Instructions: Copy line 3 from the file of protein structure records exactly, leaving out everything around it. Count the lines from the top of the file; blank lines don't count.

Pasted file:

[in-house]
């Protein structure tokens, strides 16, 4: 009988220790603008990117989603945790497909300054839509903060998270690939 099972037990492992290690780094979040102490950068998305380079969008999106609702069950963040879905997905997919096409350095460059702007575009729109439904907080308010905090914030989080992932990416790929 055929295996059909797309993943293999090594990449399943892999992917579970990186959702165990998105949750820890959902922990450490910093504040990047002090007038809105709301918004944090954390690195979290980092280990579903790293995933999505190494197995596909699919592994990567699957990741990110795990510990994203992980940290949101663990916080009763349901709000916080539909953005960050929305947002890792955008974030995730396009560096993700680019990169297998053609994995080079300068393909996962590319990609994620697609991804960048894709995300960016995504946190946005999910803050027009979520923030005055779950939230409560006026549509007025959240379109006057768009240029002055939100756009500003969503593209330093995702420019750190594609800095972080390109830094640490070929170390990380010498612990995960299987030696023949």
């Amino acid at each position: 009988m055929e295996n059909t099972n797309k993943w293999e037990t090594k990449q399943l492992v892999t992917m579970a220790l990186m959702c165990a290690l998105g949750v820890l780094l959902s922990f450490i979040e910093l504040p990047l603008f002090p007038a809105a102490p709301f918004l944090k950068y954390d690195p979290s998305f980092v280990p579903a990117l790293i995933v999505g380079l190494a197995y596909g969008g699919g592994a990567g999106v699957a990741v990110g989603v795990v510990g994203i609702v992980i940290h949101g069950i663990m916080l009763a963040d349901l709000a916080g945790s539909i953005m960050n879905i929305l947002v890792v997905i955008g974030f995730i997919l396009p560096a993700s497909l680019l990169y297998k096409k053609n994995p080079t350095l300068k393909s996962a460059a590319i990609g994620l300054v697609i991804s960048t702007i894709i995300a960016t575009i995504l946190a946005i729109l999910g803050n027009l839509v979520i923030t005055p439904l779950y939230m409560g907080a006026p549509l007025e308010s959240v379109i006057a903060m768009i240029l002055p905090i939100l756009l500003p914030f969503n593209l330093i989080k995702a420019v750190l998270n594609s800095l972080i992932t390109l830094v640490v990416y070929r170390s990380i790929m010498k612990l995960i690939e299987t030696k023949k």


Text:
């Amino acid at each position: 009988m055929e295996n059909t099972n797309k993943w293999e037990t090594k990449q399943l492992v892999t992917m579970a220790l990186m959702c165990a290690l998105g949750v820890l780094l959902s922990f450490i979040e910093l504040p990047l603008f002090p007038a809105a102490p709301f918004l944090k950068y954390d690195p979290s998305f980092v280990p579903a990117l790293i995933v999505g380079l190494a197995y596909g969008g699919g592994a990567g999106v699957a990741v990110g989603v795990v510990g994203i609702v992980i940290h949101g069950i663990m916080l009763a963040d349901l709000a916080g945790s539909i953005m960050n879905i929305l947002v890792v997905i955008g974030f995730i997919l396009p560096a993700s497909l680019l990169y297998k096409k053609n994995p080079t350095l300068k393909s996962a460059a590319i990609g994620l300054v697609i991804s960048t702007i894709i995300a960016t575009i995504l946190a946005i729109l999910g803050n027009l839509v979520i923030t005055p439904l779950y939230m409560g907080a006026p549509l007025e308010s959240v379109i006057a903060m768009i240029l002055p905090i939100l756009l500003p914030f969503n593209l330093i989080k995702a420019v750190l998270n594609s800095l972080i992932t390109l830094v640490v990416y070929r170390s990380i790929m010498k612990l995960i690939e299987t030696k023949k």